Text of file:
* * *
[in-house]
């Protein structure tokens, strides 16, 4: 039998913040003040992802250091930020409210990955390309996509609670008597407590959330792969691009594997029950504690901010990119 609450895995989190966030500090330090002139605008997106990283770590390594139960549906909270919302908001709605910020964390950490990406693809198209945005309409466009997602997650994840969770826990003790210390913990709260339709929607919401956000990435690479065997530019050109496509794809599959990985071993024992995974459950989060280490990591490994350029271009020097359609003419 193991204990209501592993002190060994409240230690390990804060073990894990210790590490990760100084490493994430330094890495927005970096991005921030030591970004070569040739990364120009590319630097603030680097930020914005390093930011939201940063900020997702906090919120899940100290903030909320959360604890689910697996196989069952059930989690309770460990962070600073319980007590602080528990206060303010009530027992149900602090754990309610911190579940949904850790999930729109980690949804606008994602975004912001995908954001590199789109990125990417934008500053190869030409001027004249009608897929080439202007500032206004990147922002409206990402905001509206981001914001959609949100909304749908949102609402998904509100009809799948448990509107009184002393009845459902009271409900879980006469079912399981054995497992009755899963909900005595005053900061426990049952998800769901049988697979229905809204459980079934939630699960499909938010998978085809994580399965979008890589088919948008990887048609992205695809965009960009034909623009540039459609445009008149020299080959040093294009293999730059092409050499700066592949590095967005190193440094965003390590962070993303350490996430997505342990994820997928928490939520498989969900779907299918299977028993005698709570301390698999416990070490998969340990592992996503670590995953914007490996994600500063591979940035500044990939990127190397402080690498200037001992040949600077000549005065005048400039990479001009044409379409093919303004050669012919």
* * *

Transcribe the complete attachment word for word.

[in-house]
């Protein structure tokens, strides 16, 4: 039998913040003040992802250091930020409210990955390309996509609670008597407590959330792969691009594997029950504690901010990119 609450895995989190966030500090330090002139605008997106990283770590390594139960549906909270919302908001709605910020964390950490990406693809198209945005309409466009997602997650994840969770826990003790210390913990709260339709929607919401956000990435690479065997530019050109496509794809599959990985071993024992995974459950989060280490990591490994350029271009020097359609003419 193991204990209501592993002190060994409240230690390990804060073990894990210790590490990760100084490493994430330094890495927005970096991005921030030591970004070569040739990364120009590319630097603030680097930020914005390093930011939201940063900020997702906090919120899940100290903030909320959360604890689910697996196989069952059930989690309770460990962070600073319980007590602080528990206060303010009530027992149900602090754990309610911190579940949904850790999930729109980690949804606008994602975004912001995908954001590199789109990125990417934008500053190869030409001027004249009608897929080439202007500032206004990147922002409206990402905001509206981001914001959609949100909304749908949102609402998904509100009809799948448990509107009184002393009845459902009271409900879980006469079912399981054995497992009755899963909900005595005053900061426990049952998800769901049988697979229905809204459980079934939630699960499909938010998978085809994580399965979008890589088919948008990887048609992205695809965009960009034909623009540039459609445009008149020299080959040093294009293999730059092409050499700066592949590095967005190193440094965003390590962070993303350490996430997505342990994820997928928490939520498989969900779907299918299977028993005698709570301390698999416990070490998969340990592992996503670590995953914007490996994600500063591979940035500044990939990127190397402080690498200037001992040949600077000549005065005048400039990479001009044409379409093919303004050669012919």